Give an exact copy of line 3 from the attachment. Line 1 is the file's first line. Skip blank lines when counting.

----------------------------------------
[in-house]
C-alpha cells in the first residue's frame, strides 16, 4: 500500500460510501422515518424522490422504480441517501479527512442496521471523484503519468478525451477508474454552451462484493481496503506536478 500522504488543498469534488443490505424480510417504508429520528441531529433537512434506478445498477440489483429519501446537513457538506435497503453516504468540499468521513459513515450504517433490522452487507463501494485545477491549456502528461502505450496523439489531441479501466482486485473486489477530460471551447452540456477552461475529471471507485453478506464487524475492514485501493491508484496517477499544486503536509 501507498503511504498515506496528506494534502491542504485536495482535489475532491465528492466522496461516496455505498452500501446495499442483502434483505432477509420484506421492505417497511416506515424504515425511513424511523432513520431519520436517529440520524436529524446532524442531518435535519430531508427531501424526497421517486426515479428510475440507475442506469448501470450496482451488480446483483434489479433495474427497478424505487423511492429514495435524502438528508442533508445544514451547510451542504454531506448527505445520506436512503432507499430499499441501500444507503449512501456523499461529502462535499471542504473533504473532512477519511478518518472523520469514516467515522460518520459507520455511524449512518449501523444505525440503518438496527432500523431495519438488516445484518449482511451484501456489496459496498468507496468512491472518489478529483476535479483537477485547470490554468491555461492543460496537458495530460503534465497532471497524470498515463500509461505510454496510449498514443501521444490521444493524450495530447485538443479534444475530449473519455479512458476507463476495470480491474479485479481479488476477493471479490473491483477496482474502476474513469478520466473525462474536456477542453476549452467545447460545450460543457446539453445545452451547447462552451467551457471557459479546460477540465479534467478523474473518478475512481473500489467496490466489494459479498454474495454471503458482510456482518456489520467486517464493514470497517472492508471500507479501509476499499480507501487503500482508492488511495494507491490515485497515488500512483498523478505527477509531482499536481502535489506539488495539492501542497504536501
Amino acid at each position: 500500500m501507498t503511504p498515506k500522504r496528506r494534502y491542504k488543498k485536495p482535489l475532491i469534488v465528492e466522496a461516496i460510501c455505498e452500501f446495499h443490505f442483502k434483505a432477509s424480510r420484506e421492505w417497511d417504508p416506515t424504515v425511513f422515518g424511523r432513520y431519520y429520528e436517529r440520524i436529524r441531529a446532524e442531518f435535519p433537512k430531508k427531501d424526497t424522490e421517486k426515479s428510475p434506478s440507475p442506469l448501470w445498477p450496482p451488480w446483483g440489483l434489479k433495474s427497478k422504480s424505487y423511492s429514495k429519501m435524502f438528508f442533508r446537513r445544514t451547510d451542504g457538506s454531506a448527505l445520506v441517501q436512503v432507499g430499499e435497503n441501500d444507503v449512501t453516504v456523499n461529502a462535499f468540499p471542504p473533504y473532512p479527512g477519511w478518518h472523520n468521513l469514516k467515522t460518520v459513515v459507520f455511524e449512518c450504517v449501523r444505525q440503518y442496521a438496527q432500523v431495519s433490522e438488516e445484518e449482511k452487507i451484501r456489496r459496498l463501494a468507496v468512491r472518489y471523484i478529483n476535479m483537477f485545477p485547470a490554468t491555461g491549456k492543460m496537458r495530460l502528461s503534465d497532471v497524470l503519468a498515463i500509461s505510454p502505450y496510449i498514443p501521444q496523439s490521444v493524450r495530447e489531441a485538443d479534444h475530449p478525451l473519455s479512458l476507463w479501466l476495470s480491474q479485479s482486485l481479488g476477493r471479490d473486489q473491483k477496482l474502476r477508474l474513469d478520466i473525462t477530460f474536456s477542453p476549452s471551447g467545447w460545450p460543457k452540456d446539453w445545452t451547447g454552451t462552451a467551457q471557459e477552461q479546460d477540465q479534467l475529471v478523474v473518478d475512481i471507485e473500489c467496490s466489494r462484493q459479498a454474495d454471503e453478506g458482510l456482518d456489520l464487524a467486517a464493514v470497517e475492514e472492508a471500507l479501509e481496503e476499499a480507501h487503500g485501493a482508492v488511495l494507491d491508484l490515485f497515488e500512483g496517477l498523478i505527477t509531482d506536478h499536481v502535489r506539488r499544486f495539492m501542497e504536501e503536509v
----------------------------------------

Amino acid at each position: 500500500m501507498t503511504p498515506k500522504r496528506r494534502y491542504k488543498k485536495p482535489l475532491i469534488v465528492e466522496a461516496i460510501c455505498e452500501f446495499h443490505f442483502k434483505a432477509s424480510r420484506e421492505w417497511d417504508p416506515t424504515v425511513f422515518g424511523r432513520y431519520y429520528e436517529r440520524i436529524r441531529a446532524e442531518f435535519p433537512k430531508k427531501d424526497t424522490e421517486k426515479s428510475p434506478s440507475p442506469l448501470w445498477p450496482p451488480w446483483g440489483l434489479k433495474s427497478k422504480s424505487y423511492s429514495k429519501m435524502f438528508f442533508r446537513r445544514t451547510d451542504g457538506s454531506a448527505l445520506v441517501q436512503v432507499g430499499e435497503n441501500d444507503v449512501t453516504v456523499n461529502a462535499f468540499p471542504p473533504y473532512p479527512g477519511w478518518h472523520n468521513l469514516k467515522t460518520v459513515v459507520f455511524e449512518c450504517v449501523r444505525q440503518y442496521a438496527q432500523v431495519s433490522e438488516e445484518e449482511k452487507i451484501r456489496r459496498l463501494a468507496v468512491r472518489y471523484i478529483n476535479m483537477f485545477p485547470a490554468t491555461g491549456k492543460m496537458r495530460l502528461s503534465d497532471v497524470l503519468a498515463i500509461s505510454p502505450y496510449i498514443p501521444q496523439s490521444v493524450r495530447e489531441a485538443d479534444h475530449p478525451l473519455s479512458l476507463w479501466l476495470s480491474q479485479s482486485l481479488g476477493r471479490d473486489q473491483k477496482l474502476r477508474l474513469d478520466i473525462t477530460f474536456s477542453p476549452s471551447g467545447w460545450p460543457k452540456d446539453w445545452t451547447g454552451t462552451a467551457q471557459e477552461q479546460d477540465q479534467l475529471v478523474v473518478d475512481i471507485e473500489c467496490s466489494r462484493q459479498a454474495d454471503e453478506g458482510l456482518d456489520l464487524a467486517a464493514v470497517e475492514e472492508a471500507l479501509e481496503e476499499a480507501h487503500g485501493a482508492v488511495l494507491d491508484l490515485f497515488e500512483g496517477l498523478i505527477t509531482d506536478h499536481v502535489r506539488r499544486f495539492m501542497e504536501e503536509v